I REFER to Alan Magnus-Bennett’s letter of July 28 chastising Tasmina Ahmed-Sheikh. I have no dog in the race since I am neither SNP nor Alba. However, I was concerned at some of the matters raised therein.

Firstly, while I don’t agree with the nomenclature that Tasmina used, I do agree that independence not being in the foreground of the SNP’s order of business (not to be confused with the “Scottish Government”) is a failure.

READ MORE: It’s rich for anyone in Alba Party to call the First Minister a failure

The party is not the same as the government. They are supposed to be the party of independence, yet have done nothing to even prepare for the very thing they were elected to deliver. It’s not just a case of information not forthcoming; the party has gone to great lengths to repel any and all information sought – and that’s not for the purposes of tactical advantage against the UK Government, it’s because as we now know, they’ve done nothing in advancement of that aim.

As for the Freedom of Information request making that known to all and sundry, well that’s a good thing. Were it not for such requests, a lie would continue to be perpetuated that something was being advanced, which was in fact not being advanced. The SNP are not the Yes movement, although they are a big part of it, and when they fail to move forward on independence, those who lent them their vote have a right to know that is the case.

READ MORE: Tasmina Ahmed-Sheikh: Is this current SNP government really preparing enough for independence?

The people are sovereign in Scotland, not the government and not the parliament, and if the SNP don’t act soon they’re going to do irreparable damage to both the movement and the country. One thing Tasmina is right about is that the SNP need to stop being so cautious, because otherwise they’re going to find the car has already crashed through the barrier and off the cliff, before they finally decide to jump.
Martin Keatings

I WAS intending to praise Tasmina for her incisive article on Wednesday, and still do, but refer to the rebuttal by a Fifer who demands how dare she question the lack of preparation and of a Scotland’s Future Mark 2021.

It is because it is part of democracy to question and suggest positive options. I recall that at one time there were, in Fife, more communists than Tories elected so he should understand Tasmina’s right to question the SNP’s policies or lack thereof.

He goes on to state that “issues centred around any preparation for independence at this stage are government business and no-one else’s”. What bull****. It’s MY business, YOUR business and Scotland’s business to know how much effort the SNP is really applying to our goal of independence.

I note with pride that All Under One Banner is organising a bit of a do in the SNP City of Dundee on Saturday ... well done you, and you’ll get more than a few hundred I guess.

This frustration at lack of planning has brought an indy enthusiast, a man with whom I have real empathy, Christopher Bruce of Taynuilt, to chuck in his SNP membership. I, too, am sick of these ingrates who insult Alex Salmond knowing of his contribution to the cause of Scottish independence. We need the help of all including Alba and AUOB, and trust that the trade unions will see the wisdom of throwing their weight behind the idea of independence.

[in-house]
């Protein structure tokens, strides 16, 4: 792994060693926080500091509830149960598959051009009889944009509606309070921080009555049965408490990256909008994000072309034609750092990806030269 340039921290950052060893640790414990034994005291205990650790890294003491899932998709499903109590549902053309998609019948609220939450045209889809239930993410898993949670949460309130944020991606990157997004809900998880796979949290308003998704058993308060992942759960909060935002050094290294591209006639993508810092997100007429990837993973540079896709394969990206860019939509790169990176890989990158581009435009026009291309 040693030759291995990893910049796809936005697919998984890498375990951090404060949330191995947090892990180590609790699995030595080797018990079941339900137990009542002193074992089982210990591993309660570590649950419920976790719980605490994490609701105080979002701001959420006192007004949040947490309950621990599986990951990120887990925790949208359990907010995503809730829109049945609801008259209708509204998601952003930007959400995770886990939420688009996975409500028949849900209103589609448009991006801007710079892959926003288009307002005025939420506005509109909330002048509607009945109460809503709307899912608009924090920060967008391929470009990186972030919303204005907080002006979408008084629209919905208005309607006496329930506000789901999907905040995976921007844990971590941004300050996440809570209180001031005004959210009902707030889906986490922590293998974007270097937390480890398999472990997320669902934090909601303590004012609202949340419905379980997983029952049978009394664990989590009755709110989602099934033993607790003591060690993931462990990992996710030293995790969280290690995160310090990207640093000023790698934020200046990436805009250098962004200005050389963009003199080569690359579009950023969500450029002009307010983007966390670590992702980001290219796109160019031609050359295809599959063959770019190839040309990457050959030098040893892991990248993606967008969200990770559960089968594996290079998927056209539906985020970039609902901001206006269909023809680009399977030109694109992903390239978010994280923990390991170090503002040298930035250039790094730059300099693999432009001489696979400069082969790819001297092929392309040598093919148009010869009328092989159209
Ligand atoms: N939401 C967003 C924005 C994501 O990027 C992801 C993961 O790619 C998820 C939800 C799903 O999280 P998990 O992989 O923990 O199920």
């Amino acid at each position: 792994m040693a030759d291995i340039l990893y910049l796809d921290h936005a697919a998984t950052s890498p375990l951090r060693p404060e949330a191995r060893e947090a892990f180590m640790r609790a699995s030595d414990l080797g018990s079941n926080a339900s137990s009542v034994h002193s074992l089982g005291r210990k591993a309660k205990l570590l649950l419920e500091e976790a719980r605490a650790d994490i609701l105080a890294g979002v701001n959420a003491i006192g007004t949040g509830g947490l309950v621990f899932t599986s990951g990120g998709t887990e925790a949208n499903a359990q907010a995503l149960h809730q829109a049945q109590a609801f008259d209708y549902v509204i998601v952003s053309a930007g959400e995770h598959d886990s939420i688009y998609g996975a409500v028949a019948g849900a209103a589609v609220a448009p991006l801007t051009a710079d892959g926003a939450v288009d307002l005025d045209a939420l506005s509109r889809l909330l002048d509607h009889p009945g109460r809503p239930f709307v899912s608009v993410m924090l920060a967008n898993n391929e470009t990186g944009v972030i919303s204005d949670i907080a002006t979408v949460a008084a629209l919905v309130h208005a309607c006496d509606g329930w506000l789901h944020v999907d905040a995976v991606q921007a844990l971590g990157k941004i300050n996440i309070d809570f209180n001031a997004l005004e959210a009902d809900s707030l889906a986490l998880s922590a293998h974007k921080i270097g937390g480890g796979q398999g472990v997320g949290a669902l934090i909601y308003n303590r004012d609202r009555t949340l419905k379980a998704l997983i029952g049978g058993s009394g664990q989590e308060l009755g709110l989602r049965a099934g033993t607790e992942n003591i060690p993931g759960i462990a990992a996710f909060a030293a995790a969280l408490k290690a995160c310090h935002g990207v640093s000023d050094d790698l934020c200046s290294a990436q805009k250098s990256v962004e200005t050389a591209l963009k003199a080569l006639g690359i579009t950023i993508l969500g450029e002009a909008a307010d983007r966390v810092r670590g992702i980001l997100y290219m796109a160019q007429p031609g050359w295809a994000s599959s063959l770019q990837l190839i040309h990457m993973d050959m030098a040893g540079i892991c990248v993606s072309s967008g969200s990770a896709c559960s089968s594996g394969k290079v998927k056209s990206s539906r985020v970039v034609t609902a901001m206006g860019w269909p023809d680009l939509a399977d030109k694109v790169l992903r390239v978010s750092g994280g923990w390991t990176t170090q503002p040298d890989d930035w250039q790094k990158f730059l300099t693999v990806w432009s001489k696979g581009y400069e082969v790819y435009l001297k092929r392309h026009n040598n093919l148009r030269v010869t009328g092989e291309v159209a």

But most of all we need some indication of positive ACTION against an army of Union Jack-waving colonialists who have plans. They have prepared for a fight against (hopefully) an equally prepared band of Scottish independenistas.
Doug Drever

I HAVE to say that I disagree strongly with Tasmina Ahmed-Sheikh’s piece in Wednesday’s National and am getting increasingly scunnered by the amount offensive anti-SNP content I find myself reading in the paper.

On the issue of the White Paper of 2013 – Scotland’s Future, which lies, all 649 pages of it, at my bedside – it looked impressive on publication but had virtually no effect on our independence campaign. The worthy publication, described as “rubbish” by Alistair Darling within 20 minutes of its publication, had no measurable effect except perhaps providing some targets for our enemies, and 99% of the electorate knew or heard nothing of it. Its content could just as usefully have been provided online to anybody interested. It also appeared to assume that it would be the agenda of the first independent Scottish Government though some of its positions were not and still are not universally agreed.

I am not in any way underestimating the effort that went into producing it or the good intention, but it had in my opinion no discernible benefit to our campaign and I would imagine those with any idea of the public pulse recognise that. We hear constantly that we have no position on the “currency question”. In fact the White Paper provided four sensible currency options composed by four of the world’s most respected financial experts. That I think sums up the effect of the White Paper. Not a lot.
David McEwan Hill
Sandbank, Argyll

IN big and in little ways, the English cannot help revealing their true attitude to the Union. One of the latest manifestations appeared in the most recent edition of University Challenge.

The question-master, Jeremy Paxman, told one of the contestants that they were wrong to say that the abolition of the English Parliament had followed the Battle of Vinegar Hill. Paxman could not help adding: “The English Parliament has never been abolished, although many have tried.” He thus demonstrated once again the view that the Act of Union passed by the English Parliament did not truly create a Union parliament but simply absorbed Scots MPs into the English institution. This is constitutionally and historically wrong, but typical of the prevailing mindset.
Gavin Brown